The FT highlighted that Tesco’s Finest products account for only over 3% of the group’s £61.4bn sales, although this is equivalent to about a quarter of Waitrose’s total sales and M&S’s food sales, respectively.

However, it has taken Tesco about a decade to reach the £2bn level from £1.4bn in sales in 2013. Murphy did not reveal whether there was a target date set for getting sales to £3bn, but Clive Black, a retail analyst at Shore Capital, told the FT that it would not be earlier than “the medium and long term before that number is reached” given that the industry’s annual growth is relatively modest.

NamNews Implications:
* ‘Shoppers are shunning restaurants and becoming more adventurous with their cooking at home…’
* …heightening consumer awareness of the difference made by quality ingredients…
* …and the home-cost of ingredients vs the price paid in hospitality.
* All potential threats to ‘eating out’ long term.
* Apart from increased savviness re branded equivalents in store.
One to watch…
hashtagOwnLabel hashtagHospitality

Thursday 11 July 2024

Co-op’s Retail Media Activities Boosting Brand Sales In Neighbouring Grocery Stores

 Co-op’s Retail Media Activities Boosting Brand Sales In Neighbouring Grocery Stores



Research by Co-op – in partnership with Circana – shows retail media activity for brands in its convenience stores not only boosts its own sales but also generates up to four times more sales in surrounding grocery outlets.

Brands seem to benefit from a halo effect when advertising in Co-op shops, which can boost sales in the longer term. Circana found a ‘global beer brand’ RM Co-op campaign increased sales by 12% in Co-op stores + a 3% uplift in nearby non-Co-op stores.

The non-Co-op stores uplift was 4x total incremental sales value in Co-op stores. Circana said the impact on total sales due to halo stores where the sales uplift occurred and the larger pack sizes bought in those stores.

Dean Harris, Head of Co-op Media Network, commented: “The Co-op Circana results show when brands activate campaigns with Co-op, there is an immediate positive sales impact [not only] in our store, but also with competitors in the surrounding area. As an RMN, our main goal for the brands that advertise with us is to generate sales regardless of where that customer purchases the product.”

Convenience is a frequently shopped channel for top-up missions, often in addition to a bigger shop. The data showed that Co-op shoppers engage the most with other grocers, which provides convenience retail media with an extra amplifier effect on halo sales.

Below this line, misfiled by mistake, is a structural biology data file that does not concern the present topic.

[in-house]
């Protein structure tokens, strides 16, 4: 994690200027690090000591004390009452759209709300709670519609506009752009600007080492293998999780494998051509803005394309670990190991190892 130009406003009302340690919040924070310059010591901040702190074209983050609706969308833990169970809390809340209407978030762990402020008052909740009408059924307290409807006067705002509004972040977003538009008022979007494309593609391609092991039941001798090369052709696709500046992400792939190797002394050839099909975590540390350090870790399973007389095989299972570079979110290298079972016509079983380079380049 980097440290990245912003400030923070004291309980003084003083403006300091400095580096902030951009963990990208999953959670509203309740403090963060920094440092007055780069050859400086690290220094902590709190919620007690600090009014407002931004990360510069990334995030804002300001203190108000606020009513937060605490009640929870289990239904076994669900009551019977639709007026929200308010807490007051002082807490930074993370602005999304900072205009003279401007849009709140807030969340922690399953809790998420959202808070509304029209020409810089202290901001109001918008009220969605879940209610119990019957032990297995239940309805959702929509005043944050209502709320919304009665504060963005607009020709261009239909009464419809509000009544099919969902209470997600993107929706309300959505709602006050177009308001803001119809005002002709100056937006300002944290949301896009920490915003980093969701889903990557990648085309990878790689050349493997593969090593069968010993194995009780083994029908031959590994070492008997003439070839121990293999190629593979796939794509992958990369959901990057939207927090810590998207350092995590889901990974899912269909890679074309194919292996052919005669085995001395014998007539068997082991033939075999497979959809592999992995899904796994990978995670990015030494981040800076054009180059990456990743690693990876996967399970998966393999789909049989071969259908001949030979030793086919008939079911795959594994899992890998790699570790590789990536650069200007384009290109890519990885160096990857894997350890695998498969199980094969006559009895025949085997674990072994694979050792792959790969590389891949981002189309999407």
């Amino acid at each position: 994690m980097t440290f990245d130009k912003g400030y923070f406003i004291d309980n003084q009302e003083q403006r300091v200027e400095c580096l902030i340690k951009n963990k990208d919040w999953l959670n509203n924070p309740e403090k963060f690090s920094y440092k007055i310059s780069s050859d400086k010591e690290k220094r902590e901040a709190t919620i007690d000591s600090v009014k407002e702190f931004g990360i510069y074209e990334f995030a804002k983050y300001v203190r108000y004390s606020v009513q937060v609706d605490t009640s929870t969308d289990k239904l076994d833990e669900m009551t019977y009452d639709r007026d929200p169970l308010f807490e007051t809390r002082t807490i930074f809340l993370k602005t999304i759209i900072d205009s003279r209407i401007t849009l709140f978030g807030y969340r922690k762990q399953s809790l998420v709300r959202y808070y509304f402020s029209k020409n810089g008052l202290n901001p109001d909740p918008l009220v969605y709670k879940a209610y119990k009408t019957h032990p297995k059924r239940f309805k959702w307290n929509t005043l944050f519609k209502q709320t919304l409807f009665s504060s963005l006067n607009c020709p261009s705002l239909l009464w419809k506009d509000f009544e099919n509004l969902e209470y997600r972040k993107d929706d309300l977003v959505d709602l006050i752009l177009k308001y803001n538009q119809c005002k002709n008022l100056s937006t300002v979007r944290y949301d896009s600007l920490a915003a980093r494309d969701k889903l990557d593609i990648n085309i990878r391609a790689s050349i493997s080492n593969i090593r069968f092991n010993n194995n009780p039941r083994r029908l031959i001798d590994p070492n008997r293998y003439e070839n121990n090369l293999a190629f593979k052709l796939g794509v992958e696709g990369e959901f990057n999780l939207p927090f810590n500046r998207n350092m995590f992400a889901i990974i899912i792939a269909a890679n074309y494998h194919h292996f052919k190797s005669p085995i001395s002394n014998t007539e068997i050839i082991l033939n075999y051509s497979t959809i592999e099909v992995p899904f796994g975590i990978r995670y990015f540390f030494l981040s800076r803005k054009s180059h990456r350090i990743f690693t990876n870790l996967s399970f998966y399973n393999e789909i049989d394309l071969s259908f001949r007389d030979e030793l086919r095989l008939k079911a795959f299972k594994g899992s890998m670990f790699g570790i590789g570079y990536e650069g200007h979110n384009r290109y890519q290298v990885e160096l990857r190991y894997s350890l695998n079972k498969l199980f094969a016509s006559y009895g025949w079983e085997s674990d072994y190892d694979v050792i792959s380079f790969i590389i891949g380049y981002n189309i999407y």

Harris continued: “The analysis of the beer campaign shows that by influencing brand purchase decisions in other non-Coop stores, the retail media activation is able to generate higher incremental sales by tapping into larger pack sizes available in supermarket stores.

“This halo effect data is incredibly insightful and gives further confidence to talk to our clients about the power of retail media in the convenience setting.”
Mark Hurst, EMEA Head of Retail Media at Circana: “As the advertising industry continues to expand traditional retail media inventory and accelerate digital and addressable channels and privacy regulations limit traditional measurement methods, retailers are increasingly in need of more agile and accurate ways to measure campaign performance across channels and tactics.
“Being able to analyse media lift through a range of sales-based measurement approaches, including Test & Learn, tactical comparisons and mid-campaign analysis, results in faster and more cost-effective decision making, enabling retailers like the Co-op to demonstrate brand impact and how it drives incremental value.”
Co-op launched its retail media network early this year, claiming it was the first in the convenience sector.

Namnews Implications:
* Think of the halo-impact when several mults are advertising the same brand via retail media…
* “(Our Goal) to generate sales regardless of where that customer purchases the product.”
* i.e. A compelling sales proposition.
* Begging the question: Who needs blunt traditional media?
hashtagRM